Alaska’s chief medical officer said that when it comes to loosening restrictions in the state, much depends on learning who has the coronavirus.
“When we’re thinking of, ‘how do we open things back up,’ testing is a key component of that, and so making sure that we’re testing broadly around the state is really, really important to do,” said Dr. Anne Zink.
The state has started publicly providing information on how many people in each borough or area have been tested. The percentage of residents tested ranges from a low of .07 percent in Aleutians East Borough to 1.71 percent in Fairbanks North Star Borough.
Zink said it’s important to test in different geographic areas to understand where the state should be devoting supplies and attention.
“If we don’t know that it’s there, it’s hard for us to know how much personal protective gear that we need; how many hospital beds we need; are the social mitigation strategies that you all are doing and all this time and effort really helping. And the data that we’re showing looks like it’s really making a gigantic difference.”
Zink said one measure of whether the state is doing enough testing is whether the percentage of tests that come back positive is low. Alaska has had a relatively low percentage compared with other states. But that number has been rising in recent days, which Zink said she’s concerned about. Through Wednesday, 3.2 percent of the more than 7,200 tests done in the state have been positive.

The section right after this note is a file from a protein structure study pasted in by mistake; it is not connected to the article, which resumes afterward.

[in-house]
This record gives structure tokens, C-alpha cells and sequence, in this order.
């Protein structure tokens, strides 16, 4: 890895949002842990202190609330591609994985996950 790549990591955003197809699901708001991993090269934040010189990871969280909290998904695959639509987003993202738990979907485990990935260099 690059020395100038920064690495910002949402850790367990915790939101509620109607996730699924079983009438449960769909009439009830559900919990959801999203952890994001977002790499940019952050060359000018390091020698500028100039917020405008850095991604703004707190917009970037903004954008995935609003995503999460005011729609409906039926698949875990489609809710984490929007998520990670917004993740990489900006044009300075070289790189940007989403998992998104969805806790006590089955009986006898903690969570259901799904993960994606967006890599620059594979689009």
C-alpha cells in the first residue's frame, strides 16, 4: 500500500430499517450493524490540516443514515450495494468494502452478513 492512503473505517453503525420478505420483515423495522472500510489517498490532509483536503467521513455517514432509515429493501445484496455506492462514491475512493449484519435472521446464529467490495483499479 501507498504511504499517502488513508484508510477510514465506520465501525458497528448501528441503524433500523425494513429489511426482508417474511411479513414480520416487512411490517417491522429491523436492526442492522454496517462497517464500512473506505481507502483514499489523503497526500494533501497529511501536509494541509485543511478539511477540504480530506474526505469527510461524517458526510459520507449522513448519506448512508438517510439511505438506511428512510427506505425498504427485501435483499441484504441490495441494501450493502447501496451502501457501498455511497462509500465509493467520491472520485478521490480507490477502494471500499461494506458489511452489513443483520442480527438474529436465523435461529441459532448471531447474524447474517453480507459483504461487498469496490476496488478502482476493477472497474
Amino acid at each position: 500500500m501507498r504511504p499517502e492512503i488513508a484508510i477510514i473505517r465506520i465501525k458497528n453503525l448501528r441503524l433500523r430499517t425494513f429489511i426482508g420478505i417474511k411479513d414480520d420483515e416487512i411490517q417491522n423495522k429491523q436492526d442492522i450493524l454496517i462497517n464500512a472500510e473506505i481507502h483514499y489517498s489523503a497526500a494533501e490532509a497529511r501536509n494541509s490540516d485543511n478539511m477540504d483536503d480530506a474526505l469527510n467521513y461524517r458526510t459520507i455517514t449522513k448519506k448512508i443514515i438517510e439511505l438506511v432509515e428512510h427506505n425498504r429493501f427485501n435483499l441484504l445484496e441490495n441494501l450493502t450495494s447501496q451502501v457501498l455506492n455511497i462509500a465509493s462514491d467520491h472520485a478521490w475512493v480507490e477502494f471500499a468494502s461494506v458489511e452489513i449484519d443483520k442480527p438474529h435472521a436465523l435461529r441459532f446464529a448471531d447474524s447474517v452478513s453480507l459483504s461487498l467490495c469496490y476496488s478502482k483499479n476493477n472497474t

Zink said the state can lower that percentage by practicing social distancing and hand washing. She also said that investigating each case to learn who people who test positive for the virus have had close contact with is important.
As part of the effort to broaden testing, the state has expanded the symptoms in the guidelines for who should be testing, while leaving the decision to test up to providers. Alaskans could be tested if they have two or more of the following new symptoms: chills; diminished sense of taste or smell; diarrhea; fatigue; fever; headache; muscle or joint aches; nausea; shaking; runny nose; sore throat; or sputum (mucus) production.
Zink said that the more public health workers investigate cases, the more they’re amazed at how mild the symptoms can be.
Even though the state is expanding testing criteria — Zink said testing supplies remain tight.
Gov. Mike Dunleavy said state officials will discuss ideas next week about how to get society and businesses in Alaska up and running again. He said the goal will be to give Alaskans genuine hope. He said the approach will be led by the state’s medical team.
“We all know that we cannot continue to live like this — nobody wants to live like this,” Dunleavy said.